application printing the character literals : 32 !: 33 ": 34 #: 35 $: 36 %: 37 &: 38 Notice the empty space being represented by decimal 32. 
A: 
Since
Using an explicit type conversion from char to int (a so called cast) yields an identical result:

No. 22
Integer value hexadecimal representation
Q: 
As you may know the RGB color model uses triplets of numbers to define color value components representing intensities of its three base colors Red, Green and Blue. The component values range from 0 to 255, the latter defining maximum intensity. The color “red” for example is being represented by (255, 0, 0). So the red component has maximum intensity while blue and green are zero. It is however common to use hexadecimal in favour of decimal values. Thus the same color “red” in the subsequent HTML example's heading font is now being represented by (FF,0,0):
Write a program printing hexadecimal representations like ${\mathrm{C0}}_{\mathrm{16}}$ as a decimal value. Complete the following code by assigning the hexadecimal
value
${\mathrm{C0}}_{\mathrm{16}}$ (The “silver” color's all three
component's intensity in
TipYou may want to consider the Primitive Data Types section learning about hexadecimal integer value representation. 
A: 
Using hexadecimal literals we have:

No. 23
Binary literals
Q: 

A: 

No. 24
Testing the limits (Difficult)
Q: 
A careful programmer is worried whether a short variable is large enough to hold color intensity values ranging from 0 to 255. Give an answer being based on the specification and not just by tryanderror. The programmer also looks for the smallest and largest
Our programmer is baffled:

A: 
Since variables of type In fact using just a The second question is more difficult to answer: The Java™ standard only defines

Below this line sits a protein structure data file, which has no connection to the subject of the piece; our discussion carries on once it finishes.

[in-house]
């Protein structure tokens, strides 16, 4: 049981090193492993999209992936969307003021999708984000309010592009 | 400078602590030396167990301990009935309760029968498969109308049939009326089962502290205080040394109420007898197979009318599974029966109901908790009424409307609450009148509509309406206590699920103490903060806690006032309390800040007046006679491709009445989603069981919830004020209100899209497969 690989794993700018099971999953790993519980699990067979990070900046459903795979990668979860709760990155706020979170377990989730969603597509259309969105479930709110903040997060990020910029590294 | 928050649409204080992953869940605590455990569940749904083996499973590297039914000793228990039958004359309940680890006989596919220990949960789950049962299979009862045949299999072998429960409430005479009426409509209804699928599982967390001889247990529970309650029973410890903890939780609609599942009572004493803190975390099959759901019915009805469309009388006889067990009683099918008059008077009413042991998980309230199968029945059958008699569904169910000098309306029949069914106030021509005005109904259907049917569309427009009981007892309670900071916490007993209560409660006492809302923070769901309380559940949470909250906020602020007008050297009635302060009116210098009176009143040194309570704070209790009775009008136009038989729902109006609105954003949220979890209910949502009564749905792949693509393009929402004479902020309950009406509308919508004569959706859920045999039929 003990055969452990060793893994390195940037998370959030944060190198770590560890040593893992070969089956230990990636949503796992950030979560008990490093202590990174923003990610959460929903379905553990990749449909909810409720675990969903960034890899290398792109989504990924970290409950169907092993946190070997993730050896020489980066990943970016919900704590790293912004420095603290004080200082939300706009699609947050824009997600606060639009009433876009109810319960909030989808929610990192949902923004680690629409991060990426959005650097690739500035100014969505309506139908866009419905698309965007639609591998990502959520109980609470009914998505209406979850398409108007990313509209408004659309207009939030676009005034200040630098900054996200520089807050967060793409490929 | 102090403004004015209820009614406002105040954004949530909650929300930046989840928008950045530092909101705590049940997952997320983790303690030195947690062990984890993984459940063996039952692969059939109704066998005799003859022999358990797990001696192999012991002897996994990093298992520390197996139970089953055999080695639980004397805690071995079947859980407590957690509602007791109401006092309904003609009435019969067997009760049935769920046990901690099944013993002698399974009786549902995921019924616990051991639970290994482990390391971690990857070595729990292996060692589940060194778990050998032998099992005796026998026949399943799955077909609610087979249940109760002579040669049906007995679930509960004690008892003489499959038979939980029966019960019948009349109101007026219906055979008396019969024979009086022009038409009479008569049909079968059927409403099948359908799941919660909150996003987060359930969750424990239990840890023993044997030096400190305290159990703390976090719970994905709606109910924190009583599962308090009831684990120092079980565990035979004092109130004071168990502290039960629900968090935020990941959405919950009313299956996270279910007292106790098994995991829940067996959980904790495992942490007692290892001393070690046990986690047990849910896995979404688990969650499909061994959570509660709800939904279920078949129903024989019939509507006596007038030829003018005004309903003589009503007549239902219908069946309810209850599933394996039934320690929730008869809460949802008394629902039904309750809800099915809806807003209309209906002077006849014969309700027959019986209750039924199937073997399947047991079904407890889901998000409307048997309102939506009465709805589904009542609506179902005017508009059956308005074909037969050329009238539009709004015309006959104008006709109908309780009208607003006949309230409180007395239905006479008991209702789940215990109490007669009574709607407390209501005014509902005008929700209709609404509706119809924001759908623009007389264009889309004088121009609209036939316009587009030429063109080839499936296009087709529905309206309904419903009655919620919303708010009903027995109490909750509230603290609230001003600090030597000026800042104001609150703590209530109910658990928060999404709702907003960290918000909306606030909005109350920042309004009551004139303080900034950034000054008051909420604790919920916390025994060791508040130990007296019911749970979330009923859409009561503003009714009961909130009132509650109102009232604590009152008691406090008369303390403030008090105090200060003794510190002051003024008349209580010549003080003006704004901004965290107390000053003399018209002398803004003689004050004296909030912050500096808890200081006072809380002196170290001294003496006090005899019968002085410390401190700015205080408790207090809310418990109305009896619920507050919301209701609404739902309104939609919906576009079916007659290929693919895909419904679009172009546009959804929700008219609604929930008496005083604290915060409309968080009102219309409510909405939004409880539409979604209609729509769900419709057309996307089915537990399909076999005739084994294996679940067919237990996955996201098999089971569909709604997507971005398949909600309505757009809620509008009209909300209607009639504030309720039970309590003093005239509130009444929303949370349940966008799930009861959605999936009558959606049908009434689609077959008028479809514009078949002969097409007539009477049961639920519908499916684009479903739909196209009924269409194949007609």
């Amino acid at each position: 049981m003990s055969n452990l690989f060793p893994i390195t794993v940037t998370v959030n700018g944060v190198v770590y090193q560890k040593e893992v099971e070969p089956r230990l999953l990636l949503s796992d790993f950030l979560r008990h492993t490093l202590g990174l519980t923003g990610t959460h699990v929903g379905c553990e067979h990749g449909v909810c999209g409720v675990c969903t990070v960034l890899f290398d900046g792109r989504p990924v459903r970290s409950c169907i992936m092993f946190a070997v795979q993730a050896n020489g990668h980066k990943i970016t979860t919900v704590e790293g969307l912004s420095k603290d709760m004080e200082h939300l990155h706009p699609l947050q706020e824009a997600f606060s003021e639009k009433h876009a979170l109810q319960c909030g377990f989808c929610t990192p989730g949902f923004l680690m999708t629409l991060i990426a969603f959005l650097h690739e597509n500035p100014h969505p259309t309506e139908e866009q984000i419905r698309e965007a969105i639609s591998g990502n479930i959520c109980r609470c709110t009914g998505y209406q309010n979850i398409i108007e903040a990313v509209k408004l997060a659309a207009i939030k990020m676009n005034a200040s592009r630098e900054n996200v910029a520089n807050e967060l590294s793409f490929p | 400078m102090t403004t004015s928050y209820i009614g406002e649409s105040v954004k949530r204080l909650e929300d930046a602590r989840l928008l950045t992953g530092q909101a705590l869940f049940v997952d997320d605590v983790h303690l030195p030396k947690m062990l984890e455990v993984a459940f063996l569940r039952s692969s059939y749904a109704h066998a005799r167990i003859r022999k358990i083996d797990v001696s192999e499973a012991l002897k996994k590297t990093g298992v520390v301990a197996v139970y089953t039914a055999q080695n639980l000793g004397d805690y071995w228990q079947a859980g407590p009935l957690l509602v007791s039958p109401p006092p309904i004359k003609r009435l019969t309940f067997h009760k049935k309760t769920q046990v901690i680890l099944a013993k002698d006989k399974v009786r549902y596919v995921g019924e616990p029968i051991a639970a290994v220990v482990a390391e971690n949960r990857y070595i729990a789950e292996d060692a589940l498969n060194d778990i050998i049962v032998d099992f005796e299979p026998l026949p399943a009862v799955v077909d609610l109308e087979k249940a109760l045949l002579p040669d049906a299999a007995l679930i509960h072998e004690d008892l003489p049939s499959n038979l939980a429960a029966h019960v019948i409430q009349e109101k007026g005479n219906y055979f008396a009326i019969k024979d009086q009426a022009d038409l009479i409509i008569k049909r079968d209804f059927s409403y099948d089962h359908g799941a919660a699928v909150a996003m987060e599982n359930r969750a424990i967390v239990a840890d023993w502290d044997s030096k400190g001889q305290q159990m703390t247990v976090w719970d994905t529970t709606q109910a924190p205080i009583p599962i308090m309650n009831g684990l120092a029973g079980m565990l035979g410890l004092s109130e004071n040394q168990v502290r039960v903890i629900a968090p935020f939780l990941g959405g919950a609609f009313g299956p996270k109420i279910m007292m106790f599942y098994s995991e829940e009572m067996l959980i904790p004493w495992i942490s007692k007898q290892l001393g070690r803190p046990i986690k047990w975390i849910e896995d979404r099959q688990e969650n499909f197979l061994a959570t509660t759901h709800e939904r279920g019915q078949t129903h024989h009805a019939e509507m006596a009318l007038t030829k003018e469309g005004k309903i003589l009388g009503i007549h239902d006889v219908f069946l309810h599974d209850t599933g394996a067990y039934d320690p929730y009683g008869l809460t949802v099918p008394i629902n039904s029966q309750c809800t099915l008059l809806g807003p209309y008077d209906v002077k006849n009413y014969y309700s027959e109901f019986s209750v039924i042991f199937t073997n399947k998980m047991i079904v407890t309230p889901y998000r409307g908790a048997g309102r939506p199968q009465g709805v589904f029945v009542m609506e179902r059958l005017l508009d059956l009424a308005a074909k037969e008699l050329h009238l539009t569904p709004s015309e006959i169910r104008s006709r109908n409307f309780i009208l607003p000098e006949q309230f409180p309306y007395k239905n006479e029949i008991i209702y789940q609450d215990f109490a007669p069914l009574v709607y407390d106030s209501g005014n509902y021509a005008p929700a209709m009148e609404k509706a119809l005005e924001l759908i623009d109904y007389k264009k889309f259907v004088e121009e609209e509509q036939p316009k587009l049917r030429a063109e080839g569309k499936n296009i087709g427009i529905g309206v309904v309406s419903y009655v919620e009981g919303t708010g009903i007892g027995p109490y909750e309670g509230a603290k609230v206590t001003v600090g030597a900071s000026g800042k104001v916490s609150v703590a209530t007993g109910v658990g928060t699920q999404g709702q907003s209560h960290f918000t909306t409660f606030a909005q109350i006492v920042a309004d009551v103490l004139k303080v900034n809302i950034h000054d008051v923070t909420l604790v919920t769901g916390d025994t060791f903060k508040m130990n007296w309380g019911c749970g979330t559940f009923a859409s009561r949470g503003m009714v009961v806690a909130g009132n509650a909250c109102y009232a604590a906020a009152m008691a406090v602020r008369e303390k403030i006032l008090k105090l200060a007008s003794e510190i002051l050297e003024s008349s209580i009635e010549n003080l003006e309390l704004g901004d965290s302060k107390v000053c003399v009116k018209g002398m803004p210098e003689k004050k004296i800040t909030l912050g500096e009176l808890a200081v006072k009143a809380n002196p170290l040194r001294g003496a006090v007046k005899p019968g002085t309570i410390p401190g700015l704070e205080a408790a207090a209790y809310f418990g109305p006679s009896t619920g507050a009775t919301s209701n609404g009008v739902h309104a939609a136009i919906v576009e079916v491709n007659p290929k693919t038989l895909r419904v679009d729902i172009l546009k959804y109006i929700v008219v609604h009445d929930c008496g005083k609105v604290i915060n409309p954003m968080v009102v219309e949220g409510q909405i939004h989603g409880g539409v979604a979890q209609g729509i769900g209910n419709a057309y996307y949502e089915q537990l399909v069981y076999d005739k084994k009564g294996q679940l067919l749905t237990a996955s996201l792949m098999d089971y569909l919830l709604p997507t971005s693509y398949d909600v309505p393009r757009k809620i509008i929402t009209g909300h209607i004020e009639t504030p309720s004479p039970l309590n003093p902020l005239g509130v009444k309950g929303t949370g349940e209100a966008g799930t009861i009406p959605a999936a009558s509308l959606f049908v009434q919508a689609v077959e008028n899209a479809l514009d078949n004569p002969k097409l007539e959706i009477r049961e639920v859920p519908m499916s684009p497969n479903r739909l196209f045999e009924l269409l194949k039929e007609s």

The second On the contrary the fourbyte two complement Avoiding this error requires representing
${2}^{\mathrm{15}}$ as an
Alternatively we may as well use ${2}^{\mathrm{15}}$ adding a unary minus sign:
Despite the unary minus the latter resembles our initial faulty value. The error in the first place is probably assigning a value
of
$+{2}^{\mathrm{15}}$ to a Finally using a cast strips off the two leading bytes from the int representation leaving us with the desired pattern for a short representing 32768: int short 00000000 00000000 10000000 cast > 10000000 00000000 00000000 
No. 25
Why using braces in System.out.println(...)
?
Q: 
TipExecute the above code omitting these “inner” braces. 

A: 

No. 26
Composing strings of literals and variables
Q: 
Consider the following code:
Complete the above snippet by adding code to produce the following output: 3 Games having 22 players each results in 66 players altogether. Write your code in a way that changing i.e. 
A: 

No. 27
Escaping double quotes
Q: 
Consider the following code:
The corresponding output will be TipHunt for “java escape double quote” and read about character literals in the “Language Fundamentals” / “Literals” section of [Kurniawan]. 
A: 
There are at least three solutions on offer:

No. 28
Supplementary string exercises
Q: 
Solve the following external exercises: 
int year = MMXIV; // Roman numerals representation
System.out.println("Olympic winter games: " + year);
Could this happen?
Olympic winter games: 2014